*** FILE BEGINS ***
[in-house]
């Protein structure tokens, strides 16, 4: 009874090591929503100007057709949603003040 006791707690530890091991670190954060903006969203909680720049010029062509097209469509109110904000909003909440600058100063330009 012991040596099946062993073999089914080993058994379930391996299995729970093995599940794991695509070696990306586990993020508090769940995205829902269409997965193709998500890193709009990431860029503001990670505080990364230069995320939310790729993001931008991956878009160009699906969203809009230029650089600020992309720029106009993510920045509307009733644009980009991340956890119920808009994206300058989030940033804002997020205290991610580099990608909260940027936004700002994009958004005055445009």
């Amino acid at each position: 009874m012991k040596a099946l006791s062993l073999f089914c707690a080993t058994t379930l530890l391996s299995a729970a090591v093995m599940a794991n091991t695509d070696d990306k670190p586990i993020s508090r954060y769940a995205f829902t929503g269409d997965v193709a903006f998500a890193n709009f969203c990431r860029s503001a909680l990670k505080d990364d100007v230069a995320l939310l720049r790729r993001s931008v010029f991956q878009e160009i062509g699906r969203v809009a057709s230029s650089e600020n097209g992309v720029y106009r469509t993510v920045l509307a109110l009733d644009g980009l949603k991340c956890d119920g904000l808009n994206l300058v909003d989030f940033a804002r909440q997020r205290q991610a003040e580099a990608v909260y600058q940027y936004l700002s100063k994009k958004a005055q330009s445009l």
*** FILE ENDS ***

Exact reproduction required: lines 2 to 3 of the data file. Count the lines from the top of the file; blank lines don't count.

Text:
């Protein structure tokens, strides 16, 4: 009874090591929503100007057709949603003040 006791707690530890091991670190954060903006969203909680720049010029062509097209469509109110904000909003909440600058100063330009 012991040596099946062993073999089914080993058994379930391996299995729970093995599940794991695509070696990306586990993020508090769940995205829902269409997965193709998500890193709009990431860029503001990670505080990364230069995320939310790729993001931008991956878009160009699906969203809009230029650089600020992309720029106009993510920045509307009733644009980009991340956890119920808009994206300058989030940033804002997020205290991610580099990608909260940027936004700002994009958004005055445009």
């Amino acid at each position: 009874m012991k040596a099946l006791s062993l073999f089914c707690a080993t058994t379930l530890l391996s299995a729970a090591v093995m599940a794991n091991t695509d070696d990306k670190p586990i993020s508090r954060y769940a995205f829902t929503g269409d997965v193709a903006f998500a890193n709009f969203c990431r860029s503001a909680l990670k505080d990364d100007v230069a995320l939310l720049r790729r993001s931008v010029f991956q878009e160009i062509g699906r969203v809009a057709s230029s650089e600020n097209g992309v720029y106009r469509t993510v920045l509307a109110l009733d644009g980009l949603k991340c956890d119920g904000l808009n994206l300058v909003d989030f940033a804002r909440q997020r205290q991610a003040e580099a990608v909260y600058q940027y936004l700002s100063k994009k958004a005055q330009s445009l």